Donate gifts and/or money to those less fortunate

70.2%

Other

16.5%

Not much

21.2%

 

 

Do you require your kids to send thank-you notes?  

 

Always

30.7%

Sometimes

41.7%

Never 

27.6%

 

 

Your child pitches a fit when Grandma gives him an unwanted gift. How do you handle this situation? 

 

Immediately apologize on your child’s behalf

3.5%

Make your child apologize for his behavior

67.8%

Reprimand/discipline the child

19.2%

Nothing in the moment, but we’ll sure be talking about it later

7.6%

Laugh it off…kids will be kids

1.8%

 

 

Do you bribe kids into good behavior with the “Santa’s watching…” 

 

Yes

57.1%

No

32.5%

Not applicable

10.3%

 

 

Do your kids spend their own money on gifts?

 

Yes

36.3%

No

22.5%

No, but only because they’re too young to have their own money.

41.2%

 

 

Your child is begging you for this year’s “must-have” (but impossible to get) gift.  What is the most extreme measure you’ll take in order to get it?

 

Stop by the store a few times and hope it’s in stock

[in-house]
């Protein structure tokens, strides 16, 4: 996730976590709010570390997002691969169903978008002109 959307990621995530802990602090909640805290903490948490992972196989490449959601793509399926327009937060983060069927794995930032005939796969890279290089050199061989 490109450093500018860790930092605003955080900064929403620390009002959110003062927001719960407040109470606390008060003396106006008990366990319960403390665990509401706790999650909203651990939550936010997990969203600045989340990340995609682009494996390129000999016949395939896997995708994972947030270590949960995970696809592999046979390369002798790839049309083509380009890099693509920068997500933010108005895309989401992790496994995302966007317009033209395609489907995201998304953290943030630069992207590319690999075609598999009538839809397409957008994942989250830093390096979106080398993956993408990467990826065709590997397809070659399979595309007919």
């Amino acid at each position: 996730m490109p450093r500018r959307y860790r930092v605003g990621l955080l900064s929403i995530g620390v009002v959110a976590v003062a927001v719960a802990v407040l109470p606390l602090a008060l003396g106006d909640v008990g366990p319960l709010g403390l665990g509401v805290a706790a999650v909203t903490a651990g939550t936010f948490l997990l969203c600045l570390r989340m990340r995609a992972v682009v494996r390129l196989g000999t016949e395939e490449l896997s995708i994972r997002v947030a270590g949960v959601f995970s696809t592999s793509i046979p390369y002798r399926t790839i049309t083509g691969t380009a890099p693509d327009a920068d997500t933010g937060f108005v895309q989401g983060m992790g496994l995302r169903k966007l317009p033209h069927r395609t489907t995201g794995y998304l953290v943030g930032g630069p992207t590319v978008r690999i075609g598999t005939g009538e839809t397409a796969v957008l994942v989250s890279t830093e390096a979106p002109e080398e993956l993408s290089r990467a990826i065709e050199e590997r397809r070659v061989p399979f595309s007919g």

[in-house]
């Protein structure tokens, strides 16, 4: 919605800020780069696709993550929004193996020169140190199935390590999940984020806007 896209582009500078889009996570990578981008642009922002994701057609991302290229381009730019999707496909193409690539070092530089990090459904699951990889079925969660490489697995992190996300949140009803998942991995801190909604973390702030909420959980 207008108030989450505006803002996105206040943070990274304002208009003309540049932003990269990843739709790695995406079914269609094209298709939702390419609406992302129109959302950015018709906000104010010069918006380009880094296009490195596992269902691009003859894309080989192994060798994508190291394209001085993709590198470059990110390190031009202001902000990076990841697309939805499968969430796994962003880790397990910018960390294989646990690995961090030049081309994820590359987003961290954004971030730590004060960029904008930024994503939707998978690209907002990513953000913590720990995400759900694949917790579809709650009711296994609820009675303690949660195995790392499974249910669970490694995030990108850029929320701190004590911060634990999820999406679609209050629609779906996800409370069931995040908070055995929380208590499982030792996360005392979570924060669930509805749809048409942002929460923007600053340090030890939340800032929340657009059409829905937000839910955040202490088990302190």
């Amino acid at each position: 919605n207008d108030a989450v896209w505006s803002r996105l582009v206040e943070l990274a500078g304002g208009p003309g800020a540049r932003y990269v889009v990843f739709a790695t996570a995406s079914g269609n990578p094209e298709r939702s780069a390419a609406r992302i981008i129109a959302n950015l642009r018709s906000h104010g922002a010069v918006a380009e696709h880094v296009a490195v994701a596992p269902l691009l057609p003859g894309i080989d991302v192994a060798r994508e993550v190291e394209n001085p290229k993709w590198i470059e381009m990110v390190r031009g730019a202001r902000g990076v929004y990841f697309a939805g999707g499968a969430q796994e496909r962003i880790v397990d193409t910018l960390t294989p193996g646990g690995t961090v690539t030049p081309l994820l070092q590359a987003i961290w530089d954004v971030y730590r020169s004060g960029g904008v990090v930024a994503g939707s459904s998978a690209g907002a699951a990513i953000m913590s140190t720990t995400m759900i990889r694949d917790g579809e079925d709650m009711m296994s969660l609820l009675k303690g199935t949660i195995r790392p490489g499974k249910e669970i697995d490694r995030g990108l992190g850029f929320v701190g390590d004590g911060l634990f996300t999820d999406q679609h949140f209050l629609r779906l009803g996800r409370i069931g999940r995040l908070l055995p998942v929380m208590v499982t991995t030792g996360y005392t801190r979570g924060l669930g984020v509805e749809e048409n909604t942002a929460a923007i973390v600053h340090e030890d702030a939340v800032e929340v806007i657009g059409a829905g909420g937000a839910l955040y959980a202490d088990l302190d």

43.9%

Visit multiple stores until I track it down

27.9%

Wrestle it away from another parent in the toy aisle

0.5%

Wait on abnormally long lines

12.6%

Research online until I find it

50.0%

Pay a premium to get it

7.2%

All of the above - whatever it takes

3.8%

None of the above

17.7%

 

 

How do you keep holiday spending under control? 

 

Setting and sticking to a strict budget

38.6%

Bargain shopping at outlet stores, using coupons, etc.

49.7%

Only buying gifts for the kids

28.5%

Gift exchanges like Yankee Swaps  and Secret Santa

7.7%

Set strict limits on the number of gifts given per person, regardless of age

16.2%

We don’t! This isn’t the time of year to hold back.

11.2%

 

 

Do you feel pressure to keep up with other families this time of year?

 

Absolutely

7.9%

Sometimes

38.7%

Never

53.4%

Approximately how much will you spend per child this year?

 

Under $25

1.3%

$25 to 50

4.2%

$51 to $100

13.4%

$101 to $200

26.7%

$201 to $300

24.2%

$301 to $400

12.4%

$401 to  $500

7.8%

$501 to $1,000

7.2%

More than $1,000

2.6%

 

 

Mean

27141.9%

Median

21844.5%

 

 

How will your holiday spending compare to last year’s?  

 

We’ll spend less.

25.9%

We’ll spend about the same.

66.1%

We’ll spend more. 

8.0%

 

 

Do you have a friend or family member who spoils your kid too much?

 

Yes

49.8%

No

50.2%

 

 

Have you ever asked anyone to scale back the number of gifts given to your kid?    

 

Yes

54.8%

No

45.2%